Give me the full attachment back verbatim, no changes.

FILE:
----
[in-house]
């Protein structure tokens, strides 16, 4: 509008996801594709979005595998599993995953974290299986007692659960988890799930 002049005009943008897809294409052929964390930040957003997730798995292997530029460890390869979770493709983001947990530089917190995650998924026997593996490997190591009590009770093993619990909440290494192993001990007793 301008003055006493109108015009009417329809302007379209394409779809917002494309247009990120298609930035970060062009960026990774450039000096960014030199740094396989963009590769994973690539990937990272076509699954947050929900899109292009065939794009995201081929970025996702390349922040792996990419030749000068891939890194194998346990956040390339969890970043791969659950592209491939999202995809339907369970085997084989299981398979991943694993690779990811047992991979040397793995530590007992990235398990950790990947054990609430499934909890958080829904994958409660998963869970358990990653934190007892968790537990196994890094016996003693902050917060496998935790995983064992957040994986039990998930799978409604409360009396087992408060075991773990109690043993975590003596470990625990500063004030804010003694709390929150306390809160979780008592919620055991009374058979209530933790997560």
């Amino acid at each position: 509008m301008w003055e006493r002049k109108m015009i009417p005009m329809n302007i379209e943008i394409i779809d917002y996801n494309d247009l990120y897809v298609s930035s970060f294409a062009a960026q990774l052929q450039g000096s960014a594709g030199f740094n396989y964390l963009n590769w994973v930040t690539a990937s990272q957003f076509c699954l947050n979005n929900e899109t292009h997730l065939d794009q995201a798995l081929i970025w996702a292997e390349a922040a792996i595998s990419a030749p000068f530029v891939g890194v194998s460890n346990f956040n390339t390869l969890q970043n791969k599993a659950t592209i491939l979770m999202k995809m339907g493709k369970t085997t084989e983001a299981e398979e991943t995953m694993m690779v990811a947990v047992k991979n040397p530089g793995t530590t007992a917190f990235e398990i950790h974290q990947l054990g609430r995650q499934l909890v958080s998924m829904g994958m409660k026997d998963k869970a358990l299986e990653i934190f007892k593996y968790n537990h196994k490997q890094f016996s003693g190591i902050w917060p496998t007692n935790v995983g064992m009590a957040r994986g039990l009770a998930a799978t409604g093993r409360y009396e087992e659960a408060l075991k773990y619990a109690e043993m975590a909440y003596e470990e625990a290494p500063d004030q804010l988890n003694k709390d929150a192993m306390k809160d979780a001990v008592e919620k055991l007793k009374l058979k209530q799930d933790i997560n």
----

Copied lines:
[in-house]
């Protein structure tokens, strides 16, 4: 509008996801594709979005595998599993995953974290299986007692659960988890799930 002049005009943008897809294409052929964390930040957003997730798995292997530029460890390869979770493709983001947990530089917190995650998924026997593996490997190591009590009770093993619990909440290494192993001990007793 301008003055006493109108015009009417329809302007379209394409779809917002494309247009990120298609930035970060062009960026990774450039000096960014030199740094396989963009590769994973690539990937990272076509699954947050929900899109292009065939794009995201081929970025996702390349922040792996990419030749000068891939890194194998346990956040390339969890970043791969659950592209491939999202995809339907369970085997084989299981398979991943694993690779990811047992991979040397793995530590007992990235398990950790990947054990609430499934909890958080829904994958409660998963869970358990990653934190007892968790537990196994890094016996003693902050917060496998935790995983064992957040994986039990998930799978409604409360009396087992408060075991773990109690043993975590003596470990625990500063004030804010003694709390929150306390809160979780008592919620055991009374058979209530933790997560």
């Amino acid at each position: 509008m301008w003055e006493r002049k109108m015009i009417p005009m329809n302007i379209e943008i394409i779809d917002y996801n494309d247009l990120y897809v298609s930035s970060f294409a062009a960026q990774l052929q450039g000096s960014a594709g030199f740094n396989y964390l963009n590769w994973v930040t690539a990937s990272q957003f076509c699954l947050n979005n929900e899109t292009h997730l065939d794009q995201a798995l081929i970025w996702a292997e390349a922040a792996i595998s990419a030749p000068f530029v891939g890194v194998s460890n346990f956040n390339t390869l969890q970043n791969k599993a659950t592209i491939l979770m999202k995809m339907g493709k369970t085997t084989e983001a299981e398979e991943t995953m694993m690779v990811a947990v047992k991979n040397p530089g793995t530590t007992a917190f990235e398990i950790h974290q990947l054990g609430r995650q499934l909890v958080s998924m829904g994958m409660k026997d998963k869970a358990l299986e990653i934190f007892k593996y968790n537990h196994k490997q890094f016996s003693g190591i902050w917060p496998t007692n935790v995983g064992m009590a957040r994986g039990l009770a998930a799978t409604g093993r409360y009396e087992e659960a408060l075991k773990y619990a109690e043993m975590a909440y003596e470990e625990a290494p500063d004030q804010l988890n003694k709390d929150a192993m306390k809160d979780a001990v008592e919620k055991l007793k009374l058979k209530q799930d933790i997560n």